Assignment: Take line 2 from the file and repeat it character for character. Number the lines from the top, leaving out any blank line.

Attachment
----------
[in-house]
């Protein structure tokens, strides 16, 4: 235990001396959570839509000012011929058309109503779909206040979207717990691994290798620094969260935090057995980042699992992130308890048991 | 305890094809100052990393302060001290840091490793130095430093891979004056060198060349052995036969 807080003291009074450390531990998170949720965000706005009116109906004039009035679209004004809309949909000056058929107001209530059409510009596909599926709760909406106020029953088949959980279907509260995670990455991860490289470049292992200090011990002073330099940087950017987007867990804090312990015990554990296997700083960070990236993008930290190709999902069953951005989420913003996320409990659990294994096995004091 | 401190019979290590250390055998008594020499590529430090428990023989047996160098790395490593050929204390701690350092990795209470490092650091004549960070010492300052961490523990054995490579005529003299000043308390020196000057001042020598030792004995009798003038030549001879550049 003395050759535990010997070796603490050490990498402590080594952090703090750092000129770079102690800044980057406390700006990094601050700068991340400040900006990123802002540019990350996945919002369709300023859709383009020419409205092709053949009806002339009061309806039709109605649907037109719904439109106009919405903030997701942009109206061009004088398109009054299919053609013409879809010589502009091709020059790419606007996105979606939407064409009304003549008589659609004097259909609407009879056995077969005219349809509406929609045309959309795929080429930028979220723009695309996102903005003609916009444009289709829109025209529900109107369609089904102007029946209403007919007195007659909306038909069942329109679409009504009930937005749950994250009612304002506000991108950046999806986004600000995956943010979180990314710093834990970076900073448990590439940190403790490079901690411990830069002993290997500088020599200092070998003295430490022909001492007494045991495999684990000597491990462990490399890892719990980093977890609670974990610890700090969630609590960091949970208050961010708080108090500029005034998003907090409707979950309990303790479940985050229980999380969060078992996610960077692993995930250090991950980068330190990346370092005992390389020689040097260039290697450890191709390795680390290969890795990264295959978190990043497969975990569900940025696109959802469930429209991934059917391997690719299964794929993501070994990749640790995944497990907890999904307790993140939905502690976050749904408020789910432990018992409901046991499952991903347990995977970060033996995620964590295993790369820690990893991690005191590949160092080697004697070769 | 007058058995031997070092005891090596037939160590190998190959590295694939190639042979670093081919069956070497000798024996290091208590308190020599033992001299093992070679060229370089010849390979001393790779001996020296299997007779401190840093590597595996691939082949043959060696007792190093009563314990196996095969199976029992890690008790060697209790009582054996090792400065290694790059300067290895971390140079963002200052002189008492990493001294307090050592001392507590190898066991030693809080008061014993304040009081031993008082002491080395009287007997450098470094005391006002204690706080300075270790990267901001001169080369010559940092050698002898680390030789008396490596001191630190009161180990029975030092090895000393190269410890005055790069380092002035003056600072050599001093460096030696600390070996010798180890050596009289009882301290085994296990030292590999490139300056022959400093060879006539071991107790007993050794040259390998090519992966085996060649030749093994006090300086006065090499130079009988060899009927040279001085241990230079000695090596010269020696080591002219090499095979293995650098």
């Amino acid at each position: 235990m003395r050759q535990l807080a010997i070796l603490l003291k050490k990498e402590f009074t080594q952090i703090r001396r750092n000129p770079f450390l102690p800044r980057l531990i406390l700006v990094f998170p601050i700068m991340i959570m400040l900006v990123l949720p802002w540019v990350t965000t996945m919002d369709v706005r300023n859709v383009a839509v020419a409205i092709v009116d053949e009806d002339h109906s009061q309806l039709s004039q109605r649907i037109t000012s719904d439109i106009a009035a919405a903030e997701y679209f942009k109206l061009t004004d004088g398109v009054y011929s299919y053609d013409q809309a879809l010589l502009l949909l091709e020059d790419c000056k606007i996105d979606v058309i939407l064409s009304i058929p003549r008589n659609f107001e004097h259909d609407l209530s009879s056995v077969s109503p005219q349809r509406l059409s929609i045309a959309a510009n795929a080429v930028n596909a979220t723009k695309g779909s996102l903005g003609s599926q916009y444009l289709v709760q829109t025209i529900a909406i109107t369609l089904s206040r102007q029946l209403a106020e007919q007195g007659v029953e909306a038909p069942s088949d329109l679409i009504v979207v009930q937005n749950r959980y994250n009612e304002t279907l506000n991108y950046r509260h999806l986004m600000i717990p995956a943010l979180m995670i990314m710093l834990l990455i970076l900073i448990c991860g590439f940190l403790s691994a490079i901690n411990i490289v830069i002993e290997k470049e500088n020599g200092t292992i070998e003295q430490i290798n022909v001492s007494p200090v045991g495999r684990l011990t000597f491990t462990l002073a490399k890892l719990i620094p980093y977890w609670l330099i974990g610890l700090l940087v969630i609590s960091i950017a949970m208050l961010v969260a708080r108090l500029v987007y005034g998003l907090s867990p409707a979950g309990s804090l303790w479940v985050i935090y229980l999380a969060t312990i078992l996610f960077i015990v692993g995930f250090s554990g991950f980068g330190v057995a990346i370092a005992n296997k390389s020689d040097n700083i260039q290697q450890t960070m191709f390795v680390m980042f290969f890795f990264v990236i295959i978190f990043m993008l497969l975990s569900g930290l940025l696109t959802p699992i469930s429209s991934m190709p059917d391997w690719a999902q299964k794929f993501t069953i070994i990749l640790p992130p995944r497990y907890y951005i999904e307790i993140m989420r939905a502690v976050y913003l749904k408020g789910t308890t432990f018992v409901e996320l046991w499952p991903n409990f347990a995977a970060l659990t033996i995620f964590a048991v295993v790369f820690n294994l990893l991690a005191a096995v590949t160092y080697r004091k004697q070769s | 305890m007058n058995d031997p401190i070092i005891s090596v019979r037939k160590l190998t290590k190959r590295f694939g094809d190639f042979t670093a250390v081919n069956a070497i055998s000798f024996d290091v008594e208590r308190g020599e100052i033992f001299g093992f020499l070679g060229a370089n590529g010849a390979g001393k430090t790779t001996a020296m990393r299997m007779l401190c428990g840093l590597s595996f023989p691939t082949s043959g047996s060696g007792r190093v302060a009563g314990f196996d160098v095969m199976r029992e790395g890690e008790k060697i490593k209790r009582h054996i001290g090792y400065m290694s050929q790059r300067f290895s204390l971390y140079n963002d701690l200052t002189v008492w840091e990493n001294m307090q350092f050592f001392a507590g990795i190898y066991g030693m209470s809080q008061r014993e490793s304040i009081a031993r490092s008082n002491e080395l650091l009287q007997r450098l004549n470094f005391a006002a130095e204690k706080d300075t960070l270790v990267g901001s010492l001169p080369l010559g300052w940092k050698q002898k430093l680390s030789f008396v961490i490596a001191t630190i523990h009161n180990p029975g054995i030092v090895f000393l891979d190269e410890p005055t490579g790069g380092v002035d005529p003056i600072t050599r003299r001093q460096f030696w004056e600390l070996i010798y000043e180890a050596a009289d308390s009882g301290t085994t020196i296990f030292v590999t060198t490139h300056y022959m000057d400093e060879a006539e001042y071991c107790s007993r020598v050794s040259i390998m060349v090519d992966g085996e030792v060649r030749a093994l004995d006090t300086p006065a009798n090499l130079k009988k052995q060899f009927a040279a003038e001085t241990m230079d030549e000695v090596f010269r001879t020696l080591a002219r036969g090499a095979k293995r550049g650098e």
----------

């Protein structure tokens, strides 16, 4: 235990001396959570839509000012011929058309109503779909206040979207717990691994290798620094969260935090057995980042699992992130308890048991 | 305890094809100052990393302060001290840091490793130095430093891979004056060198060349052995036969 807080003291009074450390531990998170949720965000706005009116109906004039009035679209004004809309949909000056058929107001209530059409510009596909599926709760909406106020029953088949959980279907509260995670990455991860490289470049292992200090011990002073330099940087950017987007867990804090312990015990554990296997700083960070990236993008930290190709999902069953951005989420913003996320409990659990294994096995004091 | 401190019979290590250390055998008594020499590529430090428990023989047996160098790395490593050929204390701690350092990795209470490092650091004549960070010492300052961490523990054995490579005529003299000043308390020196000057001042020598030792004995009798003038030549001879550049 003395050759535990010997070796603490050490990498402590080594952090703090750092000129770079102690800044980057406390700006990094601050700068991340400040900006990123802002540019990350996945919002369709300023859709383009020419409205092709053949009806002339009061309806039709109605649907037109719904439109106009919405903030997701942009109206061009004088398109009054299919053609013409879809010589502009091709020059790419606007996105979606939407064409009304003549008589659609004097259909609407009879056995077969005219349809509406929609045309959309795929080429930028979220723009695309996102903005003609916009444009289709829109025209529900109107369609089904102007029946209403007919007195007659909306038909069942329109679409009504009930937005749950994250009612304002506000991108950046999806986004600000995956943010979180990314710093834990970076900073448990590439940190403790490079901690411990830069002993290997500088020599200092070998003295430490022909001492007494045991495999684990000597491990462990490399890892719990980093977890609670974990610890700090969630609590960091949970208050961010708080108090500029005034998003907090409707979950309990303790479940985050229980999380969060078992996610960077692993995930250090991950980068330190990346370092005992390389020689040097260039290697450890191709390795680390290969890795990264295959978190990043497969975990569900940025696109959802469930429209991934059917391997690719299964794929993501070994990749640790995944497990907890999904307790993140939905502690976050749904408020789910432990018992409901046991499952991903347990995977970060033996995620964590295993790369820690990893991690005191590949160092080697004697070769 | 007058058995031997070092005891090596037939160590190998190959590295694939190639042979670093081919069956070497000798024996290091208590308190020599033992001299093992070679060229370089010849390979001393790779001996020296299997007779401190840093590597595996691939082949043959060696007792190093009563314990196996095969199976029992890690008790060697209790009582054996090792400065290694790059300067290895971390140079963002200052002189008492990493001294307090050592001392507590190898066991030693809080008061014993304040009081031993008082002491080395009287007997450098470094005391006002204690706080300075270790990267901001001169080369010559940092050698002898680390030789008396490596001191630190009161180990029975030092090895000393190269410890005055790069380092002035003056600072050599001093460096030696600390070996010798180890050596009289009882301290085994296990030292590999490139300056022959400093060879006539071991107790007993050794040259390998090519992966085996060649030749093994006090300086006065090499130079009988060899009927040279001085241990230079000695090596010269020696080591002219090499095979293995650098």